Rhyme Scheme How to figure out the rhyme scheme of a poem: Rhyme scheme is the pattern of rhyming words in a poem. The rhyme scheme of a poem is indicated by using different letters of the alphabet for each new rhyme. For example:
Mary had a little lambA (every line ending with a word that rhymes with “lamb”gets an “A”)
Her fleece was white as snow B (does not rhyme with “lamb”)
And everywhere that Mary went C (does not rhyme with “lamb” or “snow”)
The lamb was sure to go B (because “go” rhymes with “snow,” this gets a B)
It followed her to school one day, D (everything that rhymes with “day” gets a D)
Which was against the rules. E (everything that rhymes with “rules” gets a E)
It made the children laugh and play, D To see a lamb at school E And so the teacher turned it out F (everything that rhymes with “out” gets an F)
But still it lingered near G(everything that rhymes with “near” gets a G) And waited patiently about, F
Till Mary did appear G
"Why does the lamb love Mary so?" B (rhymes with “snow” from line 2)
The eager children cry H "Why, Mary loves the lamb, you know." B
The teacher did reply H Continue assigning letters to each line. If the last word in the line rhymes with any other word that ends a previous line, assign it the same letter. Note that words do NOT have to b e spelled the same to rhyme (for example “enough” rhymes with “stuff,” “eight” rhymes with “rate” rhymes with “bait” rhymes with “straight.”
When you have finished assigning letters to the rhyme of each line, you can state the rhyme scheme. The rhyme scheme for “Mary Had a Little Lamb” is:
ABCB DEDE FGFG BHBH Practice: Determine the rhyme scheme for this poem: I have been one acquainted with the night.
I have walked out in rain—and back in rain.
I have outwalked the furthest city light.
I have looked down the saddest city lane.
I have passed by the watchman on his beat
And dropped my eyes, unwilling to explain.
I have stood still and stopped the sound of feet
When far away an interrupted cry
Came over houses from another street,
But not to call me back or say good-by;
And further still at an unearthly height
One luminary clock against the sky
Proclaimed the time was neither wrong nor right.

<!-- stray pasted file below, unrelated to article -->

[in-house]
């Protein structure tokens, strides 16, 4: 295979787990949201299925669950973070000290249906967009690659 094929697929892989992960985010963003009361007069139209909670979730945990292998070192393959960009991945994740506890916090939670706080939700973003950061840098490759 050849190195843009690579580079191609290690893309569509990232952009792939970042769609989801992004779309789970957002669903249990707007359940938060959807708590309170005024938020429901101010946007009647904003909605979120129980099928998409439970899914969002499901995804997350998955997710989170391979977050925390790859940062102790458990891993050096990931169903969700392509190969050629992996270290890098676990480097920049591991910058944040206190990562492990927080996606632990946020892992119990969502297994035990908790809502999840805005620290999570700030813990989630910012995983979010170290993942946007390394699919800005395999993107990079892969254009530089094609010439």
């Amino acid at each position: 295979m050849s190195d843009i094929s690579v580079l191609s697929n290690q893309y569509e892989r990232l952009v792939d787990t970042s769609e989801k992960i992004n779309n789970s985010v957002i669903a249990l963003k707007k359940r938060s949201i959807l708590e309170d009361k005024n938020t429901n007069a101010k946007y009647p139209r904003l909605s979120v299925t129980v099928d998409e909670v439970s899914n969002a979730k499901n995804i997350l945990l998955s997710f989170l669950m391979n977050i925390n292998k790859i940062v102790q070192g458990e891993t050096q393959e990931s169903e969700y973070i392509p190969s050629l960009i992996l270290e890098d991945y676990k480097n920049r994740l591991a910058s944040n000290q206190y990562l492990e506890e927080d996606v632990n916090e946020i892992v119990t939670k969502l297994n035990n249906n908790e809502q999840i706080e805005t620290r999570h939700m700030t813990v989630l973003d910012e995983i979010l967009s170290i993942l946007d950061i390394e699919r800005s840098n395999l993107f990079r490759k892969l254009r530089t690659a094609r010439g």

I have been one acquainted with the night.
Narrative poetry is poetry that tells a story. Like a short story, it has a plot, characters, a setting, and a theme. However, it is written in verse, with a rhythm, and sometimes a rhyme scheme. Just as stories are broken up into paragraphs, poems are divided up into stanzas. Often, each stanza has the same number of lines and the same rhyme pattern.
Casey at the Bat
by Ernest L. Thayer
The outlook wasn't brilliant for the Mudville nine that day,
The score stood four to two, with but one inning more to play.
And then when Cooney died at first, and Barrows did the same,
A pall-like1 silence fell upon the patrons of the game.
A straggling few got up to go, leaving there the rest, 5
With that hope which springs eternal within the human breast.
For they thought, "if only Casey could but get a whack at that.”
They'd put up even money now, with Casey at the bat.
But Flynn preceded Casey, as did also Jimmy Blake.
And the former was a pudd’n, and the latter was a fake. 10
So on that stricken multitude a deathlike silence sat;
For there seemed but little chance of Casey getting to the bat.
But Flynn let drive a single, to the wonderment of all.
And the much-despised Blakey “tore the cover off the ball.”
And when the dust had lifted, and they saw what had occurred, 15
There was Blakey safe at second and Flynn a-hugging third.
Then from the gladdened multitude went up a joyous yell—
It rumbled in the mountaintops, it rattled in the dell;
It struck upon the hillside and rebounded on the flat;
for Casey, mighty Casey, was advancing to the bat. 20
There was ease in Casey's manner as he stepped into his place,
there was pride in Casey's bearing and a smile on Casey's face.
And when responding to the cheers he lightly doffed his hat,
No stranger in the crowd could doubt t'was Casey at the bat.
Ten thousand eyes were on him as he rubbed his hands with dirt. 25
Five thousand tongues applauded when he wiped them on his shirt;
Then, while the writhing pitcher ground the ball into his hip,
Defiance flashed in Casey's eye, a sneer curled Casey's lip.
And now the leather-covered sphere came hurtling through the air,
and Casey stood a-watching it in haughty grandeur2 there. 30
Close by the sturdy batsman the ball unheeded sped;
"That ain't my style," said Casey. "Strike one!" the umpire said.
From the benches, black with people, there went up a muffled roar,
Like the beating of the storm waves on a stern and distant shore.
"Kill him! Kill the umpire!" shouted someone on the stand; 35
And it's likely they'd have killed him had not Casey raised his hand.
With a smile of Christian charity, great Casey's visage shone,
He stilled the rising tumult, he made the game go on;
He signaled to the pitcher, and once more the spheroid flew,
But Casey still ignored it, and the umpire said, "Strike two!" 40